In Education circles, there has been a lot of concern about women and math. On the positive side, there are no clear differences in the performance of boys and girls in math classes up through the end of high school. On the negative side, once women get to college, they tend to take fewer math classes and fewer classes in the math-heavy sciences than men.
There is also evidence that women sometimes perform more poorly on important tests of math achievement than they should given their ability. That is, their scores on these tests do not reflect their true ability, because of a phenomenon called stereotype threat. Stereotype threat was first described by Claude Steele and Joshua Aronson in a 1995 paper in the Journal of Personality and Social Psychology. The basic idea is that if you are a member of a group that is the subject of a negative stereotype, then your concern about showing that stereotype to be valid can harm your performance. So, women who know that there is a stereotype that women are worse than math at men may do poorly on tests of math achievement just because they are aware of the stereotype.
Stereotype threat has been an important area of research, and I have written about it before in this blog. One stream of work relating to stereotype threat tries to find ways to eliminate it. An interesting set of studies in that vein was presented by Chad Forbes and Toni Schmader in the November, 2010 issue of the Journal of Personality and Social Psychology. They were particularly interested in the difference between women’s attitudes about math and their beliefs in stereotypes about math performance. This issue is important, because it is possible that women are less likely than men to pursue math because they don’t like it. It is also possible that they don’t pursue math because they are concerned they might do poorly.
Forbes and Schmader designed procedures to change women’s attitudes and beliefs about math (at least temporarily). To influence attitudes, they had people do a task in which they had to classify words. Some of the words were related to either math (like addition) or language (like paragraph). Participants had to press a button to classify the words. Other words were either positive or negative. Some participants had to press the same button to respond both to the math words and the positive words and to use a second button to respond to the language and negative words. A second group did it the opposite way (math and bad on one button and language and good on the other). Other research suggests that doing this task can give people a more positive attitude about the concept paired with good words.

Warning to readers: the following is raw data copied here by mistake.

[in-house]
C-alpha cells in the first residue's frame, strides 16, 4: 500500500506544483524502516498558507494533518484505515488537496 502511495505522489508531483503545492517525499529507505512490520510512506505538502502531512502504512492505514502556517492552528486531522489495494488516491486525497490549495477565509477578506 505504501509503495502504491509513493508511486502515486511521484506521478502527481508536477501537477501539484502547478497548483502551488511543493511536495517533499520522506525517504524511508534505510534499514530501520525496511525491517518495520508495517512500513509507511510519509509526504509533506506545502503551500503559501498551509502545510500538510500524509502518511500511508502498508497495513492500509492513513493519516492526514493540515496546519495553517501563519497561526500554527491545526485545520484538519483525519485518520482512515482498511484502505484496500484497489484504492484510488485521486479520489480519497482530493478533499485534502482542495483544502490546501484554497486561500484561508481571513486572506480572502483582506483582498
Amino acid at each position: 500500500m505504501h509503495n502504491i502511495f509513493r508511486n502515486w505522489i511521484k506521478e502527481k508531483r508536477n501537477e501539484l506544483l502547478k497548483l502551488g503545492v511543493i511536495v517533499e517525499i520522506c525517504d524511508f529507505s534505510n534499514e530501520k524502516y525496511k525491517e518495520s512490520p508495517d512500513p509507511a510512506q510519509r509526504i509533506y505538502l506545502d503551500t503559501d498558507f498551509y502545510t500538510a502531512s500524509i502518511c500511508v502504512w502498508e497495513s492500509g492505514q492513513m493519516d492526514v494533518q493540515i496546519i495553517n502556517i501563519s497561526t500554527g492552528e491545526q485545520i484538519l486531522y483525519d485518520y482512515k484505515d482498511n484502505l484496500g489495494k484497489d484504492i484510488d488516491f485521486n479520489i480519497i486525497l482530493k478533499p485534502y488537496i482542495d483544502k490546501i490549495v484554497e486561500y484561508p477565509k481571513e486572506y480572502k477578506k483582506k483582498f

Later in the experiment, participants were given the opportunity to work on different kinds of problems, and some of them were math problems. Participants could choose which problems to work on. Women in this study were more likely to choose to work on math problems when they were given the training that math is good than when given the training that math is bad. However, this training did not influence their performance on the problems. That is, they did not solve a higher percentage of the problems when trained to have a more positive attitude about math.
In another study, participants got training related to the stereotype about math. In this case, they classified items either as math-related or language-related or things that women are good at or that men are good at. The group that was trained to discount the stereotype used one button to respond both to things that women are good at and to math words and to use the other button to respond to things that men are good at and language words. A second group did the task the opposite way (women are good at and language words; men are good at and math words).
Later, the participants did math problems. In this case, women who were given training to help them discount the stereotype actually performed better on the later math test than those who got training that was consistent with the stereotype. The researchers also gave participants a test of their working memory capacity. Working memory is the kind of memory you need to use when you are solving problems. It refers to the amount of information you can keep in mind at once. In general, having more working memory is better than having less when solving math problems. Previous research has found that stereotype threat situations decrease people’s working memory capacity. Forbes and Schmader found that the training to discount the stereotype increased women’s working memory capacity.
There was a lot of detail here, so let me try to summarize. Improving women’s attitude about math made them more likely to choose to do math problems, but not more likely to do better on those problems. In contrast, changing women’s belief about the stereotype affected their performance on math problems, but not their willingness to do math.
These results suggest that if we want to increase the number of women who participate in math and science careers, it will be important to influence both attitudes about math and beliefs about stereotypes. The results of this study suggest that both are possible.